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Florida

Picture of Maggie Clark

In 2014, only 32 percent of Medicaid-enrolled children received any oral health care, according to Florida data submitted to the federal government. Without proper dental care from the time children sprout their first tooth, they can be set up for a lifetime of tooth decay and cavities.

Picture of Maggie Clark

A local community foundation has teamed up with one of the nation's leading public health researchers to survey more than 5,000 pediatricians throughout the state on their interactions with the Florida Medicaid program.

Picture of Maggie Clark

Jennifer’s experience in Florida’s Medicaid system isn't unique: She waited three months for her son’s appointment and drove 50 miles, only to have the doctor spend five minutes with him, ignore her concerns and tell her to go someplace else.

Picture of Maggie Clark

Malik Stanton is among 2 million children in Florida — about half the state’s under-20 population — who depend on the state’s $24 billion Medicaid program for health care. That same health care system very nearly let him die.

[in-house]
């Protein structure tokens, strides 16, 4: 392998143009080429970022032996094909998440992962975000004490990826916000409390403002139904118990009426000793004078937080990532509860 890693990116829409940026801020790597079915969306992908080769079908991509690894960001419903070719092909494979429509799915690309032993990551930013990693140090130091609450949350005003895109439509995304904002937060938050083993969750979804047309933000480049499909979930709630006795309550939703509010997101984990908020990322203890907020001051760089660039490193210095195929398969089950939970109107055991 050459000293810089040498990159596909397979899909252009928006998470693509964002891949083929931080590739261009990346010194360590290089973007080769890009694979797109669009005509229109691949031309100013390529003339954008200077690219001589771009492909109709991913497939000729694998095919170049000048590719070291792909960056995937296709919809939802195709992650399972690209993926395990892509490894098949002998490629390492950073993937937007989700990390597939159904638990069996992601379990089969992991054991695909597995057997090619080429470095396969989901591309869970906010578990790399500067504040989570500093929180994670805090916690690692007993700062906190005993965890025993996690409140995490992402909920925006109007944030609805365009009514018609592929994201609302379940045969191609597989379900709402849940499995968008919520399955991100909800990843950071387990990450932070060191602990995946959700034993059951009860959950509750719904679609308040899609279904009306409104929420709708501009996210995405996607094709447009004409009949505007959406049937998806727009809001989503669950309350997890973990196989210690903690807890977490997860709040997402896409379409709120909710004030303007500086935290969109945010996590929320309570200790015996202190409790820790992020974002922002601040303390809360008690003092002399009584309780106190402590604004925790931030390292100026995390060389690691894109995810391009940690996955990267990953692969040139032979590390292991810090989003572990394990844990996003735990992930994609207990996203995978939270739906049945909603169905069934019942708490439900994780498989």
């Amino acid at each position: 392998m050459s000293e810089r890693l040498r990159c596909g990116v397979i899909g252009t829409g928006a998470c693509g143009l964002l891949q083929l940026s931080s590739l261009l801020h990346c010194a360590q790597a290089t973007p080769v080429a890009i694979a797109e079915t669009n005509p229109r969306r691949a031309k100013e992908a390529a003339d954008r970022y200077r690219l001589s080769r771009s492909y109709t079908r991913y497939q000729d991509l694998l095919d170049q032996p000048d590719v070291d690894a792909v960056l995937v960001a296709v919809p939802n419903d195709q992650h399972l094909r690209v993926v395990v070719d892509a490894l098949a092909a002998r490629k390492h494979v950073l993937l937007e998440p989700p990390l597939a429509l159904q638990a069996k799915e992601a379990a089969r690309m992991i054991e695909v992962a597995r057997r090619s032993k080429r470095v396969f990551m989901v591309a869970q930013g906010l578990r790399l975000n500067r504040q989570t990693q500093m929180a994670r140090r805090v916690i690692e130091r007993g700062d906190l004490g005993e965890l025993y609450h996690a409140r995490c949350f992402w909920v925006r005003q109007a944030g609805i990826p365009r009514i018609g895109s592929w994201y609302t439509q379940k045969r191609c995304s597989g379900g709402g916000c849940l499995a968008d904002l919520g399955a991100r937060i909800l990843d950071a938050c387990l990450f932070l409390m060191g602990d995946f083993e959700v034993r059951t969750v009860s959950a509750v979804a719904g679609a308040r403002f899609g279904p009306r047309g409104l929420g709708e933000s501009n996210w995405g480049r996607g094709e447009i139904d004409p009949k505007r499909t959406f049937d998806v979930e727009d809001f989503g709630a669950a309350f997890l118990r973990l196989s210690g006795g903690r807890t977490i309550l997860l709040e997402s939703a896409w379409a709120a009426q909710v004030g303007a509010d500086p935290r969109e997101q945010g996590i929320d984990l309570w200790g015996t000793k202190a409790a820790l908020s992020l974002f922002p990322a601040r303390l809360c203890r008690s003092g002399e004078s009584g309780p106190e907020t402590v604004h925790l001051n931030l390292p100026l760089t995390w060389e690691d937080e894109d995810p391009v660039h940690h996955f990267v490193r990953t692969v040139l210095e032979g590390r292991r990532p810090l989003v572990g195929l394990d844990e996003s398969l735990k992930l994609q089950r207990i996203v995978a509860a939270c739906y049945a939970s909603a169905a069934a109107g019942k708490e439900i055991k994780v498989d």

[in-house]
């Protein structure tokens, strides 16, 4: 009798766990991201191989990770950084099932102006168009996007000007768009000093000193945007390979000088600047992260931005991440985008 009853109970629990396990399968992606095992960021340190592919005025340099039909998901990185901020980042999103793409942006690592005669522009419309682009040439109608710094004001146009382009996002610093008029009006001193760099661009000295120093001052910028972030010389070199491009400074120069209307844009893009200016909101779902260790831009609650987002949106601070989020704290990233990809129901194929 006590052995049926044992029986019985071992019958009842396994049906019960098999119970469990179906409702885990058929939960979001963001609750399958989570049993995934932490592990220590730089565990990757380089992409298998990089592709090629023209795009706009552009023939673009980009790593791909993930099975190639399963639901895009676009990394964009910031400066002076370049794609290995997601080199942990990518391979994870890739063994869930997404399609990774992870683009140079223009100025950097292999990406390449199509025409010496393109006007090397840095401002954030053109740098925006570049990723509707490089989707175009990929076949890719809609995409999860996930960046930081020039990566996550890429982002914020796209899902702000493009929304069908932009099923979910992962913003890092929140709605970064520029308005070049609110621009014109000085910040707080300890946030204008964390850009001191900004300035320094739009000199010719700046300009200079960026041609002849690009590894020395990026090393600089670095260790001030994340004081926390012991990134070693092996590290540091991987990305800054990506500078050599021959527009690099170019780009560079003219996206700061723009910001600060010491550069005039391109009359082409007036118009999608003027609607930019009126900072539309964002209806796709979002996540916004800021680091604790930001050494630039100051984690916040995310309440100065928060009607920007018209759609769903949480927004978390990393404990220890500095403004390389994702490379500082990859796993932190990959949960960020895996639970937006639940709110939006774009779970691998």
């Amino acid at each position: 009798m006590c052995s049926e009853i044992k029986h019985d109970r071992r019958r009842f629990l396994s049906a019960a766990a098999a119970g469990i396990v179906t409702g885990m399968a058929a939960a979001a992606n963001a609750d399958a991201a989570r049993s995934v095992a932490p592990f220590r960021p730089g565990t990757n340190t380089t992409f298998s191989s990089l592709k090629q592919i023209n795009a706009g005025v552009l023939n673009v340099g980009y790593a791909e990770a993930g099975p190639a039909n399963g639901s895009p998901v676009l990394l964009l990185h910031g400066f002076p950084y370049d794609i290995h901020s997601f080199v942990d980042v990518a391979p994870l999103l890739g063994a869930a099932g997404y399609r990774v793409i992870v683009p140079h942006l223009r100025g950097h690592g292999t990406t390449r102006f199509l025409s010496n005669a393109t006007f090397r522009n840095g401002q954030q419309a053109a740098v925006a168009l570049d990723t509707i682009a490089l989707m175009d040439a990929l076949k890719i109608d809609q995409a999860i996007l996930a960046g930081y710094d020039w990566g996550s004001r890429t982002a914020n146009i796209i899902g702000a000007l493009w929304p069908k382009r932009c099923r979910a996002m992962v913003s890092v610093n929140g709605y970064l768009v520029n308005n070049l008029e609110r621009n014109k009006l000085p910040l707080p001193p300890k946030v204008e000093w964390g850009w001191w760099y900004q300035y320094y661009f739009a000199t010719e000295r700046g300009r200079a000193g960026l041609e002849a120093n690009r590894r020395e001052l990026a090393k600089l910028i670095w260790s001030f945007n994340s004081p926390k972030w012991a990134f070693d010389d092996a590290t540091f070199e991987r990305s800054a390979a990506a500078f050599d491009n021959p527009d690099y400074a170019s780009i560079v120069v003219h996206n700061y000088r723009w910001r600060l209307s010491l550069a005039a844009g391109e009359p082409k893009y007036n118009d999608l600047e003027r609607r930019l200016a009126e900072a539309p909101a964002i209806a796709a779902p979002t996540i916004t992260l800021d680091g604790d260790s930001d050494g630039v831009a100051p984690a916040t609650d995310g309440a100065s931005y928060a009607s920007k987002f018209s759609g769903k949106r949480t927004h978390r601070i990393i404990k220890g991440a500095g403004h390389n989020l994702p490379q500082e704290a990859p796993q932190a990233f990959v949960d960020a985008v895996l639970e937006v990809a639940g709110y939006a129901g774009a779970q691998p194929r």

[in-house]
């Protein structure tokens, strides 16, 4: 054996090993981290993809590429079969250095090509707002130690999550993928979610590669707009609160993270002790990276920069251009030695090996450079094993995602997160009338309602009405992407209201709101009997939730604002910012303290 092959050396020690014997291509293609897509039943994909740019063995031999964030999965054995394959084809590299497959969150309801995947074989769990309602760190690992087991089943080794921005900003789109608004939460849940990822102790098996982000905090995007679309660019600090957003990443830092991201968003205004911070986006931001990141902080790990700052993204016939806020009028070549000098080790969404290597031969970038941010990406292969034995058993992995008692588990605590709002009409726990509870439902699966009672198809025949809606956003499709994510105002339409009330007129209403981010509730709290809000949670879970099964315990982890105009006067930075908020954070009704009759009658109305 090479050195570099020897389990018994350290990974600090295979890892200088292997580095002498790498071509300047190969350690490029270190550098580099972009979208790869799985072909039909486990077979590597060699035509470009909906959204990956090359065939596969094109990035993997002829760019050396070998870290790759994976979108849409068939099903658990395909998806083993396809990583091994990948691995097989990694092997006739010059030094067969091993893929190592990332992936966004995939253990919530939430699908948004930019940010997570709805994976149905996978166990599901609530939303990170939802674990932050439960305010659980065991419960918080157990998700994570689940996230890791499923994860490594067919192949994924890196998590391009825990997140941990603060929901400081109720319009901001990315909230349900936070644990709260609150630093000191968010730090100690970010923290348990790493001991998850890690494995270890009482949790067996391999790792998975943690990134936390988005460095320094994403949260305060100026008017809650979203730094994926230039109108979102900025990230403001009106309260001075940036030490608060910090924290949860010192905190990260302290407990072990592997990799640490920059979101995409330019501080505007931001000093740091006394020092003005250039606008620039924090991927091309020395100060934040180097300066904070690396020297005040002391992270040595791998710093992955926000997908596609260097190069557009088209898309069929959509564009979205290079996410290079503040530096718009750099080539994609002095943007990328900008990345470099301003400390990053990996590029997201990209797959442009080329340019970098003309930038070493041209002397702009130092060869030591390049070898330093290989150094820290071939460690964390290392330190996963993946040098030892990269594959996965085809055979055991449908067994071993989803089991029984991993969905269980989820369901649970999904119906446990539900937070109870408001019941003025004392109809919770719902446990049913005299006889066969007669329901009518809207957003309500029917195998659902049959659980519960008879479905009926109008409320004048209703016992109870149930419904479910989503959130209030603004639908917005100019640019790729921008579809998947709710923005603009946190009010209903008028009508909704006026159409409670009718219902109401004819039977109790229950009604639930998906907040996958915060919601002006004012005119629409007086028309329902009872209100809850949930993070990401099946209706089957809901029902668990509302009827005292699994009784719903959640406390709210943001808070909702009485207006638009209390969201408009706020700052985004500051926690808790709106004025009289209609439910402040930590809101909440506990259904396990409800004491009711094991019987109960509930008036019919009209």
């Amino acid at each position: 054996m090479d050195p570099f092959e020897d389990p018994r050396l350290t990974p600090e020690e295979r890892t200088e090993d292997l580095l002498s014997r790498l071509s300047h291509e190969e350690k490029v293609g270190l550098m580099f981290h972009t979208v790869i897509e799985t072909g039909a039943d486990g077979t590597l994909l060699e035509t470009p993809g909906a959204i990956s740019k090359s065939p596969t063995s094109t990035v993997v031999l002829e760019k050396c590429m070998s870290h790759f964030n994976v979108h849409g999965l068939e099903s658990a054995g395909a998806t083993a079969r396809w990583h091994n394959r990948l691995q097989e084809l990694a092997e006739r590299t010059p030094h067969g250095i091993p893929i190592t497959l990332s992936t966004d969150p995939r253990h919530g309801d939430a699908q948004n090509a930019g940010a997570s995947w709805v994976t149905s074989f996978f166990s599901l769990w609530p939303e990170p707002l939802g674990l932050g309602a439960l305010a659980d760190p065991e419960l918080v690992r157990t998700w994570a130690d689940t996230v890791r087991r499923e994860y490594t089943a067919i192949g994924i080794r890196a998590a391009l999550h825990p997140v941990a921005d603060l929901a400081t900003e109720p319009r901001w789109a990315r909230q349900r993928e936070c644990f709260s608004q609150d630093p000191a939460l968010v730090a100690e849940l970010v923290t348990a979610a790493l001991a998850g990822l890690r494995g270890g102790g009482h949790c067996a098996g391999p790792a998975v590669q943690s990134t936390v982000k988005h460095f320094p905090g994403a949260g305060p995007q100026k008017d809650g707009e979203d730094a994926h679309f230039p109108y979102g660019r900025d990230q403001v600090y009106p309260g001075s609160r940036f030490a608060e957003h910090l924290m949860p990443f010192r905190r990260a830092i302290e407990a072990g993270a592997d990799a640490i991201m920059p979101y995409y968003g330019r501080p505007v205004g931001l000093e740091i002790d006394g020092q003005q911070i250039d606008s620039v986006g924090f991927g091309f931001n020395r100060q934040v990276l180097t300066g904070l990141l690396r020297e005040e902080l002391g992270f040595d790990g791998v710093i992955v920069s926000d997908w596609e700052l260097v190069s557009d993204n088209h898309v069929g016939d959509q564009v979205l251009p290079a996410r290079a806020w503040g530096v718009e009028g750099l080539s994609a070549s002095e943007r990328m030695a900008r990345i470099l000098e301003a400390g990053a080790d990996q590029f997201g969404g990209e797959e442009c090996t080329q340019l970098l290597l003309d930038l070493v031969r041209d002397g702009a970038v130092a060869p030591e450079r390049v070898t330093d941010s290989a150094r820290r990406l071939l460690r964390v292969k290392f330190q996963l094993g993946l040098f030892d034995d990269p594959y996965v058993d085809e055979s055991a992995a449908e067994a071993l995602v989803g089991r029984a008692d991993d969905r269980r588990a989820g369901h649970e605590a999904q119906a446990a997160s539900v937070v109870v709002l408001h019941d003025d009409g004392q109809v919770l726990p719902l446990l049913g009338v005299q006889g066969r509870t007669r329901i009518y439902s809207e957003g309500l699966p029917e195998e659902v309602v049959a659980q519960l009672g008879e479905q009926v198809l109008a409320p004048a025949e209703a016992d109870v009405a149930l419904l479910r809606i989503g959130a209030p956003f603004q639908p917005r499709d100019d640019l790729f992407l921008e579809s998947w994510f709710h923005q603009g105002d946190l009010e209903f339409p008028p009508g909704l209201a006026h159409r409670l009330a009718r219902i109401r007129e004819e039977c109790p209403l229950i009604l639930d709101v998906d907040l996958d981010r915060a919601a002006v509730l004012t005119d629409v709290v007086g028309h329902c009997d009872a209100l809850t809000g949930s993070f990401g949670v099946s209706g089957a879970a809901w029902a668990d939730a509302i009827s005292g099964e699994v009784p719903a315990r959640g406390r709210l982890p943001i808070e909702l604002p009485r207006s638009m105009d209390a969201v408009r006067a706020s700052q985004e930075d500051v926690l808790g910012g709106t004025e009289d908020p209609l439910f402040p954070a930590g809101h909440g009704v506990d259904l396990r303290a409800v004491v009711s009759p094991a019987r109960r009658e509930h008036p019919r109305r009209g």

Picture of Michael LaForgia

First the School Board abandoned integration, leaving the schools overwhelmingly poor and black. Then they broke promises to help and stood by and did nothing as black children started failing at outrageous rates.

Picture of Daniel Chang

Why won’t Florida adopt Medicaid expansion? The Florida Senate has proposed a plan, but House leaders and Gov. Rick Scott oppose any Medicaid expansion because they say they don’t trust the federal government to keep its promise to pay for covering more Floridians.

Picture of Daniel Chang

Without Medicaid expansion, South Florida’s low-income residents have found out the hard way that the healthcare safety net designed to catch people before they hit bottom is no substitute for insurance.

Picture of Daniel Chang

Miami-Dade County does not have the money to cover the potential loss of $200 million a year in federal funding that helps Jackson Health System, the county’s public hospital network, provide medical care for the uninsured and Medicaid patients, Mayor Carlos Gimenez said Tuesday.

Picture of Daniel Chang

With legislators seemingly deadlocked on Medicaid expansion in Florida, residents in the “coverage gap” are stitching together their medical care through personal ingenuity, half doses of medicines and low-cost clinics. It’s exhausting work, especially when you’re sick.

Picture of Eric Whitney

For my fellowship project, I aimed to compare two other states to my home state of Colorado’s approach to the Affordable Care Act. Showing the law actually creating new opportunities in Colorado would be easy. Showing the law not working in a state that's resisting it would be tougher.

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